Study shows biodiesel blends in buses reduce PM, other harmful exhaust elements, EC and CO
October 29, 2014
A new study on the combustion properties of biodiesel for use in urban transit buses found that using biodiesel can effectively reduce the mass of particulate matter released in both hot and cold idle modes. The study, published by the Mineta National Transit Research Consortium (MNTRC), observed a reduction in amount of particulate matter, number of elements, and elemental carbon; the reduction is considered beneficial to promoting the clean air and human health.
The researchers found that biodiesel has many advantages over regular diesel even in a very low blend percentage, including low emissions of particulate matter, combustion elements (mainly sulfur), elemental carbon, and carbon monoxide. In sum, they recommended that governments consider using blends of biodiesel in urban and commercial vehicles to enhance air quality.
LowCVP reports indicate pathways for meeting renewable energy targets in transportation, decarbonizing fuel to 2030 and beyond
June 18, 2014
|Illustrative impact of the fuel roadmap. Source: LowCVP, Element Energy. Click to enlarge.|
The UK’s LowCVP has published twin reports which set out how the UK could meet its 2020 targets defined in the EU’s Renewable Energy Directive, and proceed on a pathway to decarbonize road transport fuel in the period to 2030 and beyond.
The LowCVP—the stakeholder body which brings government, industry and other stakeholders together to focus on the challenges of decarbonizing road transport—commissioned energy consultancy Element Energy to analyze the UK’s options for meeting the Renewable Energy Directive’s (RED) 2020 transport target which states that at least 10% of the final energy consumption in transport must come from renewable sources. This and the parallel Fuels Roadmap report benefitted from wide industry consultation and explicitly set out to align with existing powertrain roadmaps (including those published by the Automotive Council and the LowCVP).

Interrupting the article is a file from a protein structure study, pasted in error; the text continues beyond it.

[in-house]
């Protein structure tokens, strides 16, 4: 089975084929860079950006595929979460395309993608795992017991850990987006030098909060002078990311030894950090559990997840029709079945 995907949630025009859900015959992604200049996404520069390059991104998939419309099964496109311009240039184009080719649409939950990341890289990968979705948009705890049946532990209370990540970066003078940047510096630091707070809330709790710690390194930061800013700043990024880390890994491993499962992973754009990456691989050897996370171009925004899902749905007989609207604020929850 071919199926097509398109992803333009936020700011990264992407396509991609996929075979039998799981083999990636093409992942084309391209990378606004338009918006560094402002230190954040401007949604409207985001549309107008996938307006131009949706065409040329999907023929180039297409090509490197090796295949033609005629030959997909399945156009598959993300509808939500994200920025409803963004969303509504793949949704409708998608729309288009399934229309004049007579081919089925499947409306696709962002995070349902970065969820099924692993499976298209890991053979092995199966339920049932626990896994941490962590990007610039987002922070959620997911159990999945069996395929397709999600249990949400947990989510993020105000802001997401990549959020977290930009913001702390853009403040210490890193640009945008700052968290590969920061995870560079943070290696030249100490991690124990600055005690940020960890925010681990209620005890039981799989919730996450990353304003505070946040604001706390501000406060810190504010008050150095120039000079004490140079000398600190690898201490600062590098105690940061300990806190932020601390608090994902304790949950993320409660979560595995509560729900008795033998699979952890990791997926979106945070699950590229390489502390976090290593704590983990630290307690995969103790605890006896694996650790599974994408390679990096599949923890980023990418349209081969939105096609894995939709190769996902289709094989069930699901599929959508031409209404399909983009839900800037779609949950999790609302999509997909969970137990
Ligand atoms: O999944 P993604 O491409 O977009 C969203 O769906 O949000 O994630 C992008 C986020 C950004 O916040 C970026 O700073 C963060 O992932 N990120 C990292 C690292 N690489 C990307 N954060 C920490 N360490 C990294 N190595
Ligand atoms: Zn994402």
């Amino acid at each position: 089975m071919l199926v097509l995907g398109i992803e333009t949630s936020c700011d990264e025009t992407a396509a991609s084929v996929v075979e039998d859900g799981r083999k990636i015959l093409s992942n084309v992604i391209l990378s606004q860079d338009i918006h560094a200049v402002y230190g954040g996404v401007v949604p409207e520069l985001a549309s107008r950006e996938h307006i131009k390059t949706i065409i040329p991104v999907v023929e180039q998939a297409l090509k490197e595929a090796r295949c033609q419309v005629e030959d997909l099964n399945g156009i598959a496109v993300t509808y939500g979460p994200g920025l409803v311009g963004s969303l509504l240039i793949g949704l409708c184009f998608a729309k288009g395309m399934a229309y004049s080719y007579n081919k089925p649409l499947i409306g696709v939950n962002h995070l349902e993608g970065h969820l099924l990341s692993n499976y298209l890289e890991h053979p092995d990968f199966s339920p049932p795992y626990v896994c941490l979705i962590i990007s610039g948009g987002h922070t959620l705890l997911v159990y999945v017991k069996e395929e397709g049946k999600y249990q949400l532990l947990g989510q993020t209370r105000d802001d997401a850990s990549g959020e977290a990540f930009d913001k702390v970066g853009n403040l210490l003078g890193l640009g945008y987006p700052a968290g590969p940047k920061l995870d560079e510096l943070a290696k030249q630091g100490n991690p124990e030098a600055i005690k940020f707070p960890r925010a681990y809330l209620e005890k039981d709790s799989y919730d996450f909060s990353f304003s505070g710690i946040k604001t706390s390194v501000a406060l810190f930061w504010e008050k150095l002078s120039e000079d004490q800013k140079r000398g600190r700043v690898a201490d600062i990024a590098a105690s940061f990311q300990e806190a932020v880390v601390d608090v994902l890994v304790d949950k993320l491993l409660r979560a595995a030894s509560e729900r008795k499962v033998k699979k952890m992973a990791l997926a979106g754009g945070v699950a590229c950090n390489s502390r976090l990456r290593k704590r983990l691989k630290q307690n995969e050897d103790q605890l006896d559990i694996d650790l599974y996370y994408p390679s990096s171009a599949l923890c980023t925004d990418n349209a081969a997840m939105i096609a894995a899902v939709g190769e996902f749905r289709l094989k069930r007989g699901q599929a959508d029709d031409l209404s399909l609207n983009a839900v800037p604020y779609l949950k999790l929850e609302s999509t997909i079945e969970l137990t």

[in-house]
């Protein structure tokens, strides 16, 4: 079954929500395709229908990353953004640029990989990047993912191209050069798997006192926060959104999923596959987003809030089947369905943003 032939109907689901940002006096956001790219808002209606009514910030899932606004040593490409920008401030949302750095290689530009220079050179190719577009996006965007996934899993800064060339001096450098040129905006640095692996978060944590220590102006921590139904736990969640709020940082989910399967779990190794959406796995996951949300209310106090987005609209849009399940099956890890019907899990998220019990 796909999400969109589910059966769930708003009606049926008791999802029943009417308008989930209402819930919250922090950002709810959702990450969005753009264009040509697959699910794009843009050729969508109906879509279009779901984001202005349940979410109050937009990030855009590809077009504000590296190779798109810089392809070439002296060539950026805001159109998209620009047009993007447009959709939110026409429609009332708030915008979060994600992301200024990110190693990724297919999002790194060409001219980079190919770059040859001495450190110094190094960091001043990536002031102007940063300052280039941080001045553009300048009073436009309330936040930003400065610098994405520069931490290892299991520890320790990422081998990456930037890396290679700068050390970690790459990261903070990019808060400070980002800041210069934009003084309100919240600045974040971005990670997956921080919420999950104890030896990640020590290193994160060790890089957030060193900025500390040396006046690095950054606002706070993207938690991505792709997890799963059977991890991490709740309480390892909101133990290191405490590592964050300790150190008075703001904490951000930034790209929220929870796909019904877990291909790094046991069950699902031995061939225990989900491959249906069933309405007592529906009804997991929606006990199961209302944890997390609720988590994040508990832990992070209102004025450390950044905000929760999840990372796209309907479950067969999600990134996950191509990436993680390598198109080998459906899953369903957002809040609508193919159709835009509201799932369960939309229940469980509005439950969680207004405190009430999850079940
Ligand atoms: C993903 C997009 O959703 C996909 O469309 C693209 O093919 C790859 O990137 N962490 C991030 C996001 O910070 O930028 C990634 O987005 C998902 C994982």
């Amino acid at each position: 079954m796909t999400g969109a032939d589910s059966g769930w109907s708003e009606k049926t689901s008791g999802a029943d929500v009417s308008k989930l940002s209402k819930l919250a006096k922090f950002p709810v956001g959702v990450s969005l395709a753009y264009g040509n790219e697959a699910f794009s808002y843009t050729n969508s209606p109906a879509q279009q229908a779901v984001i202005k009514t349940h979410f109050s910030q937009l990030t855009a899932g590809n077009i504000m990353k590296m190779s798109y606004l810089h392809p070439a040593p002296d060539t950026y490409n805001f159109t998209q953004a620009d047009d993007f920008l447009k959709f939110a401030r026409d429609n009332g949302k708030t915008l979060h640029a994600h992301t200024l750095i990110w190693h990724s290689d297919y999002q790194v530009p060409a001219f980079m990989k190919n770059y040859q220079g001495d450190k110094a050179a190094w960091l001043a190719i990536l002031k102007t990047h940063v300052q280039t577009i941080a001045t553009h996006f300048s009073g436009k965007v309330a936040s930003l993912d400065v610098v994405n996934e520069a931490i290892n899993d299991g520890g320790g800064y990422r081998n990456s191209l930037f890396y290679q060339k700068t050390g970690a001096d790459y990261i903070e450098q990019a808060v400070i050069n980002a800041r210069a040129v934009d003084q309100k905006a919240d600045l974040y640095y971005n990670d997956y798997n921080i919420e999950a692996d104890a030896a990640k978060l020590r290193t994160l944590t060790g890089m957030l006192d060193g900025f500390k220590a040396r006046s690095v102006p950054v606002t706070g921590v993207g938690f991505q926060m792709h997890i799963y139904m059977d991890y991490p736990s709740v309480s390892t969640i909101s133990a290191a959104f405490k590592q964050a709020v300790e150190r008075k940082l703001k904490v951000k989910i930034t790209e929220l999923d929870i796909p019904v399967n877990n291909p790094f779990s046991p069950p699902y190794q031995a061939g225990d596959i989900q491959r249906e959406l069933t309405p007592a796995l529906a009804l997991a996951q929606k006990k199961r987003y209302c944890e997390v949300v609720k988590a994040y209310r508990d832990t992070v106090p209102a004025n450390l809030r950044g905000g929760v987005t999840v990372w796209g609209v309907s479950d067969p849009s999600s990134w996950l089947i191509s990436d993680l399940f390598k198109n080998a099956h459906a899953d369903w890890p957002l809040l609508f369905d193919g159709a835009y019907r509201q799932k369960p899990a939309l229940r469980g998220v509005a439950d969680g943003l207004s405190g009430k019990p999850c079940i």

MSU microbial electrolysis cell produces ethanol from glycerol, reduces wastewater in biodiesel production
May 22, 2014
|The MEC uses syntrophic cooperation within a bacterial consortium (red and green) in the anode chamber to ferment ethanol from glycerol and to remove inhibiting H2. Credit: ACS, Speers et al. Click to enlarge.|
Researchers at Michigan State University have developed a microbial electrolysis cell (MEC) which will allow biodiesel plants to eliminate the creation of hazardous wastes while reducing their dependence on fossil fuel.
The platform, which uses microbes to produce ethanol from glycerol, has the added benefit of cleaning up the wastewater, will allow producers to reincorporate the ethanol and the water into the fuel-making process, said Gemma Reguera, MSU microbiologist and one of the co-authors. The ethanol replaces petrochemical methanol in the biodiesel production. A paper on their work is published in the ACS journal Environmental Science & Technology.
EIA: US biomass-based diesel imports increased to record levels in 2013; from net exporter to net importer
May 02, 2014
|Monthly US biodiesel and renewable diesel imports. Source: EIA. Click to enlarge.|
Total US imports of biomass-based diesel fuel—biodiesel and renewable diesel—reached 525 million gallons in 2013, compared to 61 million gallons in 2012, according to the US Energy Information Administration (EIA). As a result, the United States switched from being a net exporter of biomass-based diesel in 2012 to a net importer in 2013 by a wide margin.
Two principal factors drove the increase in US biodiesel imports, EIA said: growth in domestic biodiesel demand to satisfy renewable fuels targets, and increased access to biodiesel from other countries.
ARB posts 5 new LCFS pathways; two renewable diesel
April 15, 2014
California Air Resources Board (ARB) staff has posted five new and one revised Low Carbon Fuel Standard (LCFS) fuel pathway applications to the LCFS public comment website. The new pathways include two renewable diesel pathways; two biodiesel pathways, and one corn ethanol pathway. The revised package is for corn oil biodiesel.